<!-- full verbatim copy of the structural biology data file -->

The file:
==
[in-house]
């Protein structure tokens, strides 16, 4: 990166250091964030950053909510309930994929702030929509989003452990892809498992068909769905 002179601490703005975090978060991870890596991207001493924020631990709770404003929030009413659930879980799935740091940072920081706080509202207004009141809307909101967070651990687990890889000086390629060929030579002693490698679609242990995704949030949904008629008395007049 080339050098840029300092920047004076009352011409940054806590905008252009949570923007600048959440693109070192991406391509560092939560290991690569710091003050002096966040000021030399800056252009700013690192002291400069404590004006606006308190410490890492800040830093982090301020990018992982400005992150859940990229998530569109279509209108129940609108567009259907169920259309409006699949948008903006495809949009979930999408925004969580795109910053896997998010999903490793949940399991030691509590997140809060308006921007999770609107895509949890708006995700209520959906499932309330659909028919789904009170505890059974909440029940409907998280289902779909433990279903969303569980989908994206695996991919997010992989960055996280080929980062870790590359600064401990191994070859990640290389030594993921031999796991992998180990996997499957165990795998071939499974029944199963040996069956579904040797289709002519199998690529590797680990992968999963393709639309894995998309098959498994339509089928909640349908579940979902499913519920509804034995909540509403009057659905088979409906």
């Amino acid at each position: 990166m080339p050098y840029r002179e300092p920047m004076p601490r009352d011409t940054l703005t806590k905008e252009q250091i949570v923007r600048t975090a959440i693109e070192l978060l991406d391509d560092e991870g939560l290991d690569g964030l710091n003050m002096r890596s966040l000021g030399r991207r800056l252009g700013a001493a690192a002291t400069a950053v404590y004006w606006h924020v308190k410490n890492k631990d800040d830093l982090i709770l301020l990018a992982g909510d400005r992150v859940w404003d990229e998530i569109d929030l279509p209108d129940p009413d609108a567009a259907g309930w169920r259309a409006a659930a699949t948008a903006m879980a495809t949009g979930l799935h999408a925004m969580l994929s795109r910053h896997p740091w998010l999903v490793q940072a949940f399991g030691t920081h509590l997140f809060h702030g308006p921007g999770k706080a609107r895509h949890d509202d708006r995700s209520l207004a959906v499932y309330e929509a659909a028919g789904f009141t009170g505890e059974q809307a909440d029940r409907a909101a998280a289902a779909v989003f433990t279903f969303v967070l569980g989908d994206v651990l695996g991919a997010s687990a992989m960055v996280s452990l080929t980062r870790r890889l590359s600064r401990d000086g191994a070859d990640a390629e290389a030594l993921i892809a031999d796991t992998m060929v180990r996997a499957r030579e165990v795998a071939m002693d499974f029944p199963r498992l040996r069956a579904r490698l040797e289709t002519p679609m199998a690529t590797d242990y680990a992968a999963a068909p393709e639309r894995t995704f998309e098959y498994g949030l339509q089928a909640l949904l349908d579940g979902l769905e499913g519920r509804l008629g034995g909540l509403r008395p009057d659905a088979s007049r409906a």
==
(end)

[in-house]
């Protein structure tokens, strides 16, 4: 990166250091964030950053909510309930994929702030929509989003452990892809498992068909769905 002179601490703005975090978060991870890596991207001493924020631990709770404003929030009413659930879980799935740091940072920081706080509202207004009141809307909101967070651990687990890889000086390629060929030579002693490698679609242990995704949030949904008629008395007049 080339050098840029300092920047004076009352011409940054806590905008252009949570923007600048959440693109070192991406391509560092939560290991690569710091003050002096966040000021030399800056252009700013690192002291400069404590004006606006308190410490890492800040830093982090301020990018992982400005992150859940990229998530569109279509209108129940609108567009259907169920259309409006699949948008903006495809949009979930999408925004969580795109910053896997998010999903490793949940399991030691509590997140809060308006921007999770609107895509949890708006995700209520959906499932309330659909028919789904009170505890059974909440029940409907998280289902779909433990279903969303569980989908994206695996991919997010992989960055996280080929980062870790590359600064401990191994070859990640290389030594993921031999796991992998180990996997499957165990795998071939499974029944199963040996069956579904040797289709002519199998690529590797680990992968999963393709639309894995998309098959498994339509089928909640349908579940979902499913519920509804034995909540509403009057659905088979409906």
């Amino acid at each position: 990166m080339p050098y840029r002179e300092p920047m004076p601490r009352d011409t940054l703005t806590k905008e252009q250091i949570v923007r600048t975090a959440i693109e070192l978060l991406d391509d560092e991870g939560l290991d690569g964030l710091n003050m002096r890596s966040l000021g030399r991207r800056l252009g700013a001493a690192a002291t400069a950053v404590y004006w606006h924020v308190k410490n890492k631990d800040d830093l982090i709770l301020l990018a992982g909510d400005r992150v859940w404003d990229e998530i569109d929030l279509p209108d129940p009413d609108a567009a259907g309930w169920r259309a409006a659930a699949t948008a903006m879980a495809t949009g979930l799935h999408a925004m969580l994929s795109r910053h896997p740091w998010l999903v490793q940072a949940f399991g030691t920081h509590l997140f809060h702030g308006p921007g999770k706080a609107r895509h949890d509202d708006r995700s209520l207004a959906v499932y309330e929509a659909a028919g789904f009141t009170g505890e059974q809307a909440d029940r409907a909101a998280a289902a779909v989003f433990t279903f969303v967070l569980g989908d994206v651990l695996g991919a997010s687990a992989m960055v996280s452990l080929t980062r870790r890889l590359s600064r401990d000086g191994a070859d990640a390629e290389a030594l993921i892809a031999d796991t992998m060929v180990r996997a499957r030579e165990v795998a071939m002693d499974f029944p199963r498992l040996r069956a579904r490698l040797e289709t002519p679609m199998a690529t590797d242990y680990a992968a999963a068909p393709e639309r894995t995704f998309e098959y498994g949030l339509q089928a909640l949904l349908d579940g979902l769905e499913g519920r509804l008629g034995g909540l509403r008395p009057d659905a088979s007049r409906a």